- add your comments at the TOP and SIGN your posts
                  • John O'Neill
                    ... They may not look it, but at least some of them are. I have 2 Cartoppers and sail them in the Carquinez Straits/Delta area of Northern CA. They laugh at
                    Message 9 of 11 , Jan 3, 2001
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                      >>none of the
                      > normal "instant boats" look like they would be comfortable in 1 ft
                      > waves.<<

                      They may not look it, but at least some of them are. I have 2
                      Cartoppers and sail them in the Carquinez Straits/Delta area of
                      Northern CA. They laugh at 1 foot waves. I've never taken anything
                      but a spongefull of water from powerboat wakes (and that only in a
                      calm when I took a breaking wave over the side from a huge and rudely
                      handled cruiser), and over 99% of the time they take no water at
                      all. I used to sail an old wooden Snipe on the Chesepeake out of the
                      Severn River. The Snipe would take solid water over her bow
                      regularly when pressed hard. Cartopper never has, not even close,
                      not even close to close. I got a lot wetter in the Snipe then I get
                      in Cartopper. If you want to go bigger, fine, but don't do it solely
                      because the little boats don't look like they can handle the bay.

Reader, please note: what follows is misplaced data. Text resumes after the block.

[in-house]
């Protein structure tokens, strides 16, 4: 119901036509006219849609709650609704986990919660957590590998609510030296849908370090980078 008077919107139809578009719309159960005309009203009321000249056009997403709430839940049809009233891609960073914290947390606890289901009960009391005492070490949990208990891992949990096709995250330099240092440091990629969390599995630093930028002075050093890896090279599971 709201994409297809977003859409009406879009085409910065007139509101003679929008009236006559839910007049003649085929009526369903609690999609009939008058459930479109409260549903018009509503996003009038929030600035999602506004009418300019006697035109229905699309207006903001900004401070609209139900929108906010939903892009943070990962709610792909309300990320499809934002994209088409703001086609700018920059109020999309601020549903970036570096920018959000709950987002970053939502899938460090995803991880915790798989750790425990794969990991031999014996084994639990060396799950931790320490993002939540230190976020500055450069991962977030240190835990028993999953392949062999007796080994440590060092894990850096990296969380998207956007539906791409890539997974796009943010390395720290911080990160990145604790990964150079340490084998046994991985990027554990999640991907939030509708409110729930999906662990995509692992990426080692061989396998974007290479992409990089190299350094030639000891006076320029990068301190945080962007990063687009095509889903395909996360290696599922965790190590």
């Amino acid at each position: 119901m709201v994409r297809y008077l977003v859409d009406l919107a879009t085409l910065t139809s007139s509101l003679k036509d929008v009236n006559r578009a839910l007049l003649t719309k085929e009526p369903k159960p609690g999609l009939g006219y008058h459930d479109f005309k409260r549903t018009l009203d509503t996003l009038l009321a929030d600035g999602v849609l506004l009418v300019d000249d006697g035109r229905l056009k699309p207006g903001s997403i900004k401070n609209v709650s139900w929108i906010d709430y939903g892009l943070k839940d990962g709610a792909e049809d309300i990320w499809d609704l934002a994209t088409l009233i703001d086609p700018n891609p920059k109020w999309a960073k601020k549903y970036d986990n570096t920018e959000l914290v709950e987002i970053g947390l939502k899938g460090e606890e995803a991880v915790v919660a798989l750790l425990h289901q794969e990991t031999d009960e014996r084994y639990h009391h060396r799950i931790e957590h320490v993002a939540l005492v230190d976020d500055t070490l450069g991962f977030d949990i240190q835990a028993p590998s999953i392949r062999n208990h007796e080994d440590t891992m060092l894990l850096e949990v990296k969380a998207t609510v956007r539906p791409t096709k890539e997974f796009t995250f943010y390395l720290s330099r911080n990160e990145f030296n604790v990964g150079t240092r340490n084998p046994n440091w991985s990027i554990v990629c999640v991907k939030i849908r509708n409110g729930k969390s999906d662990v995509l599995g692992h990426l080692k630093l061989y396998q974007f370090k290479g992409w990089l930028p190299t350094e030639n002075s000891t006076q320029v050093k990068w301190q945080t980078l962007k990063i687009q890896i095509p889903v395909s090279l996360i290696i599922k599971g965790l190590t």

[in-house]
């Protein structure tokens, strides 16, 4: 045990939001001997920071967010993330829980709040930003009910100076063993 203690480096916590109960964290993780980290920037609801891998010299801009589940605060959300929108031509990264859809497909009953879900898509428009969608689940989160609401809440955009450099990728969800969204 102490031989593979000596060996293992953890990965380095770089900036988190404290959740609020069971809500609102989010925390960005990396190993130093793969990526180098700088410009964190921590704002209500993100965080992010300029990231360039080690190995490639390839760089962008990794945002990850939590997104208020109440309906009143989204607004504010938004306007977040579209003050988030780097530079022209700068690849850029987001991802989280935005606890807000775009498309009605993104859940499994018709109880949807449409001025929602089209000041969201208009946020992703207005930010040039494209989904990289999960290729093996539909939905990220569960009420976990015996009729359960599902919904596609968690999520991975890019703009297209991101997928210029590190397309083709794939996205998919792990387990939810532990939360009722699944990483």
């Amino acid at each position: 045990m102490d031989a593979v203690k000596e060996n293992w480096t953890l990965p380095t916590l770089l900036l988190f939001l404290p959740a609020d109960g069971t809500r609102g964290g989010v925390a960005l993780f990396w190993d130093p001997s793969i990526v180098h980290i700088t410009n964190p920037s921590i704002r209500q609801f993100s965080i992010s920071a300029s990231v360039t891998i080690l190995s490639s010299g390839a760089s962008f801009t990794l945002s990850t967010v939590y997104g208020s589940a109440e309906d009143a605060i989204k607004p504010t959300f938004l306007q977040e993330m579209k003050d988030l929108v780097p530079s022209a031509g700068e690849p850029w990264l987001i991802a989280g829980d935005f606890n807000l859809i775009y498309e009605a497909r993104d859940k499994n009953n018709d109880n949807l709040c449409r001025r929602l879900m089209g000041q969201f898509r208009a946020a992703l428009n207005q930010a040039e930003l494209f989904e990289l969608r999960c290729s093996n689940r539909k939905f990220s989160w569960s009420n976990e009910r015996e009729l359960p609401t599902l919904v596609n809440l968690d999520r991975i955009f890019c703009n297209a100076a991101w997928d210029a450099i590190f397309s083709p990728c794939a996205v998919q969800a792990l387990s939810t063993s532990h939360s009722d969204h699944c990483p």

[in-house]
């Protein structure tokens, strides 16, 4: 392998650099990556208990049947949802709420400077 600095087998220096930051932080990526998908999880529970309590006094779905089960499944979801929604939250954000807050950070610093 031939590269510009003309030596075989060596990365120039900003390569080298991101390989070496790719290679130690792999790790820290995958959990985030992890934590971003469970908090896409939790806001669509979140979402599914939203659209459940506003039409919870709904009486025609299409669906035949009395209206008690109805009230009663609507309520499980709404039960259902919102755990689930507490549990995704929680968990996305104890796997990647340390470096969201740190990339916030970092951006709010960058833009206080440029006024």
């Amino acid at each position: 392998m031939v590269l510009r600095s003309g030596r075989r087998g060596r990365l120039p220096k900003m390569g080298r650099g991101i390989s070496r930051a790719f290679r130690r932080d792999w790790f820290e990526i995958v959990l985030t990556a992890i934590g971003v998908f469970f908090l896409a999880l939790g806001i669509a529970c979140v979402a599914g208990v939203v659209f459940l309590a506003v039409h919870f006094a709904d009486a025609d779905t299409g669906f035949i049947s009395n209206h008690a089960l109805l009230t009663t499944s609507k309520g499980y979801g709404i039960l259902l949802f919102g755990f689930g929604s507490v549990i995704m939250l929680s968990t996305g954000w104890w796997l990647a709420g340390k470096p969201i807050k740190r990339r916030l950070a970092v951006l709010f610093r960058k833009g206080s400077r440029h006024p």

By the way Cartoppper is comfortable with 2 aboard for reasonable
                      periods of time, and will handle 4 in flat water, if one of the 4 is
                      small. See picture in the files.

                      John


                      > Noticed that a Coleman 12-pack cooler is almost exactly the same
                      size
                      > as the removable rowing seat....
                      >
                      > One advantage to the Teal is that I can carry it alone. Makes for
                      > a lot of strange looks at the boat ramp.
                      >
                      > Seriously though. I live between the Chesapeake Bay and Patuxent
                      > River. I built a Teal, and while it is fun to take out on the river
                      > with my son, ( 2 years old, ~25 lbs ) it is a little small for my
                      > wife's comfort. And on the bay, it is just an adventure. The
                      average
                      > summer conditions on the bay are winds 5-10 knots, waves 1/2 - 1
                      > foot. It's the waves that make me nervous, especially when they get
                      > over 1 ft. Combined with boat or PWC wakes, they are
                      inspirational.
                      > Breaking waves are scary in a Teal.